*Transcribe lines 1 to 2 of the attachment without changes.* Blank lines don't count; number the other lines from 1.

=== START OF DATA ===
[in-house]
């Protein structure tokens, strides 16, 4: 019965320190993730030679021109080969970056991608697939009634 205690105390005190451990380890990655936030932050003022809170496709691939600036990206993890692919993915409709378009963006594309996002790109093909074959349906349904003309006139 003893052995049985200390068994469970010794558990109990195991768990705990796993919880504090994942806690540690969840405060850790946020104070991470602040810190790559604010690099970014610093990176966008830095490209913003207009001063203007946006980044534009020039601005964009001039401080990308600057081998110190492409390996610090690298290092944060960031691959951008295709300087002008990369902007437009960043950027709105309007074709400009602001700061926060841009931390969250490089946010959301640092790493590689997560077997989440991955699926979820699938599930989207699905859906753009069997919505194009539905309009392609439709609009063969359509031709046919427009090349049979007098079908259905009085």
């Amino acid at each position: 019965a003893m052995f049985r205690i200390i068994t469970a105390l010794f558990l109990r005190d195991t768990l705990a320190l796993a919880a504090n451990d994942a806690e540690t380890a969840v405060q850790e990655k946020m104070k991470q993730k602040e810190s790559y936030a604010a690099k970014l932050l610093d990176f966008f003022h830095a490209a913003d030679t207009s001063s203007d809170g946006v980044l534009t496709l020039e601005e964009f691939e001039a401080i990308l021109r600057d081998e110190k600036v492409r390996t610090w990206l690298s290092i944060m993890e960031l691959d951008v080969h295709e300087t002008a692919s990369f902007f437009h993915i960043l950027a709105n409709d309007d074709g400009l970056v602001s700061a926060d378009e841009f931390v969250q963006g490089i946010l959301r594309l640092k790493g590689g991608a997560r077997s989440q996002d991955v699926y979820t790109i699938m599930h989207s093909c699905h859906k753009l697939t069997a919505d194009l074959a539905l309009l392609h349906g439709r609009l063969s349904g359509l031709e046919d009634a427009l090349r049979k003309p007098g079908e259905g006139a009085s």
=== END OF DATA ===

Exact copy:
[in-house]
């Protein structure tokens, strides 16, 4: 019965320190993730030679021109080969970056991608697939009634 205690105390005190451990380890990655936030932050003022809170496709691939600036990206993890692919993915409709378009963006594309996002790109093909074959349906349904003309006139 003893052995049985200390068994469970010794558990109990195991768990705990796993919880504090994942806690540690969840405060850790946020104070991470602040810190790559604010690099970014610093990176966008830095490209913003207009001063203007946006980044534009020039601005964009001039401080990308600057081998110190492409390996610090690298290092944060960031691959951008295709300087002008990369902007437009960043950027709105309007074709400009602001700061926060841009931390969250490089946010959301640092790493590689997560077997989440991955699926979820699938599930989207699905859906753009069997919505194009539905309009392609439709609009063969359509031709046919427009090349049979007098079908259905009085």